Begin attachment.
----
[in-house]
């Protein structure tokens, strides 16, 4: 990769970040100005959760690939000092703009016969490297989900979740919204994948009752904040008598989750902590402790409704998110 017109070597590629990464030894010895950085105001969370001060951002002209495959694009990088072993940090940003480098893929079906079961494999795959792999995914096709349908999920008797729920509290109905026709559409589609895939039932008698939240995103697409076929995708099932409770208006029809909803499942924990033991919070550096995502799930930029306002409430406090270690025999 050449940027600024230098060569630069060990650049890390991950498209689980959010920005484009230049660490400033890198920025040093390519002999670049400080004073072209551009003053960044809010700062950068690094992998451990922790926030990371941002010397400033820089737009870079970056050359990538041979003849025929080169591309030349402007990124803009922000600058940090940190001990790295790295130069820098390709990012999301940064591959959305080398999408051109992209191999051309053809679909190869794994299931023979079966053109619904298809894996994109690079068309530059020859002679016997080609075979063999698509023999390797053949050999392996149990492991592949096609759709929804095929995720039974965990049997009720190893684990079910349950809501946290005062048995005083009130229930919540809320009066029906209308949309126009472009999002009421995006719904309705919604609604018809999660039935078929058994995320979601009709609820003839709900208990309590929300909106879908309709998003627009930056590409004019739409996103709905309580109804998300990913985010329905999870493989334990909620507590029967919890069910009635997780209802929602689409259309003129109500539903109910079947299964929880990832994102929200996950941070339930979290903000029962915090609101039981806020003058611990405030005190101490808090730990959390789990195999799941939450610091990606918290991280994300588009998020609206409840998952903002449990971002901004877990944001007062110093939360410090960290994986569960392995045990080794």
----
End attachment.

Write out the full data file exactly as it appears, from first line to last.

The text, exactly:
[in-house]
């Protein structure tokens, strides 16, 4: 990769970040100005959760690939000092703009016969490297989900979740919204994948009752904040008598989750902590402790409704998110 017109070597590629990464030894010895950085105001969370001060951002002209495959694009990088072993940090940003480098893929079906079961494999795959792999995914096709349908999920008797729920509290109905026709559409589609895939039932008698939240995103697409076929995708099932409770208006029809909803499942924990033991919070550096995502799930930029306002409430406090270690025999 050449940027600024230098060569630069060990650049890390991950498209689980959010920005484009230049660490400033890198920025040093390519002999670049400080004073072209551009003053960044809010700062950068690094992998451990922790926030990371941002010397400033820089737009870079970056050359990538041979003849025929080169591309030349402007990124803009922000600058940090940190001990790295790295130069820098390709990012999301940064591959959305080398999408051109992209191999051309053809679909190869794994299931023979079966053109619904298809894996994109690079068309530059020859002679016997080609075979063999698509023999390797053949050999392996149990492991592949096609759709929804095929995720039974965990049997009720190893684990079910349950809501946290005062048995005083009130229930919540809320009066029906209308949309126009472009999002009421995006719904309705919604609604018809999660039935078929058994995320979601009709609820003839709900208990309590929300909106879908309709998003627009930056590409004019739409996103709905309580109804998300990913985010329905999870493989334990909620507590029967919890069910009635997780209802929602689409259309003129109500539903109910079947299964929880990832994102929200996950941070339930979290903000029962915090609101039981806020003058611990405030005190101490808090730990959390789990195999799941939450610091990606918290991280994300588009998020609206409840998952903002449990971002901004877990944001007062110093939360410090960290994986569960392995045990080794």